By Eric Abrahamsen, published
The second annual Sino-English Literary Translation training course ended last Friday night, the conclusion of a week of workshops and seminars so tightly-packed that those of us present hardly had time to post. I hope other participants might chime in here with their thoughts, but I wanted to make a brief report.
The format of the course was much like last year's course, with twenty Chinese-English and twenty English-Chinese translators working in small groups with an author and a team leader to produce a consensus translation of their author's fiction. The English-language authors this year were Julia Leigh, Jacob Ross and Marina Lewycka, while the Chinese writers were Yan Lianke, Sheng Keyi and Wang Gang. My feeling was that the workshops ran much more smoothly than last year, perhaps because of smaller class sizes and more experience: we were having challenging discussions-cum-arguments starting day one, and kept up an exhausting level of intensity (both intellectual and social) throughout the whole week. The seminars and talks were excellent, as well, many of them focused on helping us wilting violets to get in print, and make something like a career.
Just two observations for now: my main take-away from last year's course was just how inadequately I personally had thought through so many questions regarding translation. While that feeling persists, of course, we seemed much more willing this year to challenge our authors and their texts, too. The group translating Yan Lianke apparently took an editorial axe to their passage (violence sanctioned, gleefully, by the author himself), and I was struck by how fluent and enjoyable their translation was, compared to the original (they were doing the opening of Fengyasong). Most translators wouldn't dare assume the role of editor, but in this case it was a controlled experiment, the author was present, and moreover something that we've suspected for a long time is becoming glaringly obvious which is that…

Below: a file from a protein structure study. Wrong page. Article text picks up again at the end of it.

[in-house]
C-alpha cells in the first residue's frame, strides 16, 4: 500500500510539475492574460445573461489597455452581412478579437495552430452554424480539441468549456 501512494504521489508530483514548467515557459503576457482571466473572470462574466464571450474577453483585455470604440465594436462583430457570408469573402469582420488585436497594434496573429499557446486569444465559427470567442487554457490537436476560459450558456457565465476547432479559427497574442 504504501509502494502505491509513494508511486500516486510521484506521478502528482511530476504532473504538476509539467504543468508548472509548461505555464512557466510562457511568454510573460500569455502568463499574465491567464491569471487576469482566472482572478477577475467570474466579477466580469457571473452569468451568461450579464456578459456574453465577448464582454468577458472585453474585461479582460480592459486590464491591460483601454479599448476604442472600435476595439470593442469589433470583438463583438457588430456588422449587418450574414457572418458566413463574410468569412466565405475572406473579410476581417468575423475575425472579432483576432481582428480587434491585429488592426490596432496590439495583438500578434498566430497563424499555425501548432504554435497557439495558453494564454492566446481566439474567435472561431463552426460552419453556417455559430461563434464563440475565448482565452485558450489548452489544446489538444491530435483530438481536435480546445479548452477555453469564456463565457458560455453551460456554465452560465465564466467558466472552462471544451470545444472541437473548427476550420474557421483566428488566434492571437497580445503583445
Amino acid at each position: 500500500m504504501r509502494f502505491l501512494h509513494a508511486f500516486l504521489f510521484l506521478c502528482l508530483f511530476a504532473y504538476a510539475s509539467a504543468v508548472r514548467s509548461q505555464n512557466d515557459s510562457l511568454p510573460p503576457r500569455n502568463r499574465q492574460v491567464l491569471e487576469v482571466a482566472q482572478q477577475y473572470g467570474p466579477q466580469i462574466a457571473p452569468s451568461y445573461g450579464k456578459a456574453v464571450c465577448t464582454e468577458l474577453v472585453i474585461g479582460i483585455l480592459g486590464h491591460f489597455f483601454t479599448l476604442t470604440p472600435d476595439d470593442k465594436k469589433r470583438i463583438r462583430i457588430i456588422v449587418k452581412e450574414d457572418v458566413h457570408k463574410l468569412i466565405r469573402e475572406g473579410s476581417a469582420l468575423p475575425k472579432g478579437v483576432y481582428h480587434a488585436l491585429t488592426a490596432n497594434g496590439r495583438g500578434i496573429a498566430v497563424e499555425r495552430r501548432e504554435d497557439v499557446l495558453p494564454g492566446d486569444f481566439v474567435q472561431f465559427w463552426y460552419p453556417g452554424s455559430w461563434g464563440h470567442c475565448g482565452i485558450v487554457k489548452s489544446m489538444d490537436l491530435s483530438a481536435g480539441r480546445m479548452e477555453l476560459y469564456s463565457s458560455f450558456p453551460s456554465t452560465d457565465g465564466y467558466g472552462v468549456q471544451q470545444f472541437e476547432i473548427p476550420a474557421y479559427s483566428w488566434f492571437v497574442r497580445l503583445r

…Chinese editors do precious little editing of the novels they publish, and many writers only go through a single draft of their work, or something close to it. These are texts in need of the editor's kind blade. The last evening of the course we had panel with the six authors talking about their experiences, a thank-you-its-been-lovely event that turned interesting during the Q&A, when someone asked about editing and revisions. The three English-language writers had seen our versions of the Chinese texts, and all, with varying degrees of delicacy, wondered out loud at their verbosity. Marina Lewycka described her own writing/editing process as a process of cutting; Jacob Ross talked about the importance of spare, impactful language. Yan Lianke made a joke about the literary [in-]abilities of most Chinese editors; the two other Chinese writers seemed mostly happy not to talk about it. It was a very revealing moment, when a bit of tentative judgment showed through the diplomacy, and while I'm not sure it convinced me that translators could/should be editors, it certainly made the idea seem plausible.
The second thing was that we seem to be feeling our way towards agreement about how far a translator should go in familiarizing a text for foreign readers. Especially in Chinese literature, we're translating culture as well as language, and there's often a temptation to think "Western readers aren't going to get this, I've got to make it easier to digest." Howard Goldblatt and Bi Feiyu had a public conversation in which Bi Feiyu mentioned that two of his sex scenes, in particular, had caused problems with Western editors: one in which a girlfriend calls her boyfriend "brother" (哥), and another in which a husband tells his wife that, so long as they remain childless, he'll think of her as his daughter. Apparently the editors of these books' foreign translations deleted these two bits (one can imagine noses wrinkled in disgust), protecting their readers from something they saw as incomprehensible and distaseful. Howard described his arduous (and successful) battle to keep these bits in the English editions, which I think is ballsy and commendable. Real cross-cultural communication is like this: slow, awkward, and unsettling. And the books that come first necessarily pave the way for the books that come after.
Just for the record, I was seated between Sheng Keyi and Kong Yalei (translator of Paul Auster's Book of Illusions) during the talk, and they had a muttered conversation about these two passages in the Chinese. Yalei seemed to think both the "brother" and the "daughter" comments were perfectly acceptable in Chinese culture. "No," said Keyi, "the thing about the daughter is definitely weird."
PS: Sheng Keyi's already put up a couple of photographs on her blog. If anyone else posts photos somewhere accessible, let us know…
PPS: So far we've got Bruce's Chinese-language post on the week, another post, also in Chinese, by Shunhua, one of the Chinese participants, a whole bunch of photos from Alice Liu of Danwei.org, and a flickr set from Sky Canaves.